The path led us back to where we had started

past this cross that I am told symbolises the Holy Trinity


to this outdoor refectory which is for the use of visitors

and which overlooks the convent's orchard and beyond that, what else? the mountains

it's a shady spot 


it was almost 1:00 by then, the convent was about to close to visitors and we dashed into the shop (which they call The Exhibition Room), bought lots of spoon sweets made by the nuns, and left. It had been an informative and extremely peaceful morning - as I said in the beginning, I found their peaceful and tranquil lives interesting, and a lot of prejudices I've had were challenged.


  1. How on earth do 5 nuns manage all that stunning space? Is it a model in the little chapel? It reminded me of a convent Colin and I looked at in France. In a little side chapel there were 3 ghostly white figures facing the altar. We assumed they were models and got a real shock when all three got up and walked silently away. It is a shame such silence and peaceful retreats are usually only available to us through religion.

    1. We constantly kept asking ourselves these questions, Avril. We met and talked to four of the nuns and they were serene, calm and never in a hurry. I just don't know how they manage it all. And prayer, of course - they have to find time for prayer as well...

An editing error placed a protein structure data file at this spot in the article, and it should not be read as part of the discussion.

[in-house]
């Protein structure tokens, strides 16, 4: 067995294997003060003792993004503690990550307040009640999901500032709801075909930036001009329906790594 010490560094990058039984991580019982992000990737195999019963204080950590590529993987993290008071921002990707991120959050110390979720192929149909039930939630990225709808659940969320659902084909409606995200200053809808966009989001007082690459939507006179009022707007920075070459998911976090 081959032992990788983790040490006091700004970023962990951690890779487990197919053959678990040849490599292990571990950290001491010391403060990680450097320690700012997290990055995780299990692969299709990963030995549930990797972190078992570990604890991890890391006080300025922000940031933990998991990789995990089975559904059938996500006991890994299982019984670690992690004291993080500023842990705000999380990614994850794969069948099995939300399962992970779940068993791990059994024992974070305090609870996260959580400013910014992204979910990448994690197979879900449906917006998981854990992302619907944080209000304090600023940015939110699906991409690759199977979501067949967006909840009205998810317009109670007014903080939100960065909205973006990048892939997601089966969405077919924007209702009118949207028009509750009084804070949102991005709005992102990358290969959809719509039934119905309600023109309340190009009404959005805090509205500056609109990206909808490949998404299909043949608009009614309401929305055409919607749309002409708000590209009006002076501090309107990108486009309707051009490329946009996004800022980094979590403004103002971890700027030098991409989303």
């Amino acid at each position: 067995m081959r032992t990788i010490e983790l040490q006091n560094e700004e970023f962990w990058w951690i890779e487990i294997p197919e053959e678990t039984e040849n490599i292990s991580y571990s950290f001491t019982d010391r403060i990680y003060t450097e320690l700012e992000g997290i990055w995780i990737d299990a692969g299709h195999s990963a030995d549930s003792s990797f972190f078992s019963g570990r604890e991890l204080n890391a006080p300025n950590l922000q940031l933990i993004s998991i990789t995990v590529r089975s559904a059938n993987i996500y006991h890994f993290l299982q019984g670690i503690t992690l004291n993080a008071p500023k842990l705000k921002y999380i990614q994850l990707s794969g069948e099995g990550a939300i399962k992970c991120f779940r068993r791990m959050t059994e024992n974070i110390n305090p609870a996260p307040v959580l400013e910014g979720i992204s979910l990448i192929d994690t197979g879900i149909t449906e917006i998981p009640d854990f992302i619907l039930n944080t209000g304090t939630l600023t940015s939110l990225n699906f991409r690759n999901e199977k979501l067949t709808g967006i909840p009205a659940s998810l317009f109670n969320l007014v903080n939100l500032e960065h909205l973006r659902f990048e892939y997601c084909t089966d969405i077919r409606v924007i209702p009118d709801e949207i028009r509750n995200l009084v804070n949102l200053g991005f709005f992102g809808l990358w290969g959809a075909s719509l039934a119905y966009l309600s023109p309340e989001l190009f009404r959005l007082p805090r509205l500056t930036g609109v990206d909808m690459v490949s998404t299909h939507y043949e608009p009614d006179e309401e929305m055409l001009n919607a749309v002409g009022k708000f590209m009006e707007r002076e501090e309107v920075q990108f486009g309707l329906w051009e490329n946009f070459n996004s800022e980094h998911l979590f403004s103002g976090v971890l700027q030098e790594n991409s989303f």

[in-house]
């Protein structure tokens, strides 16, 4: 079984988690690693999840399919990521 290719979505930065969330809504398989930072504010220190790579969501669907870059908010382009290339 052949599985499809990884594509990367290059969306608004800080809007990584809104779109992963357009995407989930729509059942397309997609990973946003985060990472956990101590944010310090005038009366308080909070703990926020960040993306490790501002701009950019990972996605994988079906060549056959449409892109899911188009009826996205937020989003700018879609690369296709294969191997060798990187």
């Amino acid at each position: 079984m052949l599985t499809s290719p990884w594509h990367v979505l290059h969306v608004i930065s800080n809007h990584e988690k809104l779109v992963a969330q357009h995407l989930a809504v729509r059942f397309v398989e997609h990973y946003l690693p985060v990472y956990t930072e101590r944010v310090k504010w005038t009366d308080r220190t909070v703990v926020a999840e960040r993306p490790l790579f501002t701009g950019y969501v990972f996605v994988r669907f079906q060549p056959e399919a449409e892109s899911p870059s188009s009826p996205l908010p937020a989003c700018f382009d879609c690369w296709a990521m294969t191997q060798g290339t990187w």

Is it a model? We don't know even though we did wonder and stayed there for quite a while, hoping to see movement.

      I agree with your last sentence - I would have loved to have spent a day or two in such peaceful surroundings but as you know, I am not religious.

      Coincidentally, right after I posted this, I went swimming and met a childhood friend on the beach who told me that her niece (who is in her forties now) was baptised there. The two nuns who must have been there at the time must have organised and managed celebrations like this as well. It's incredible.

  2. PS. How do they find time to make spoon sweets!

    1. Exactly! And I have to say they're delicious - only one jar left.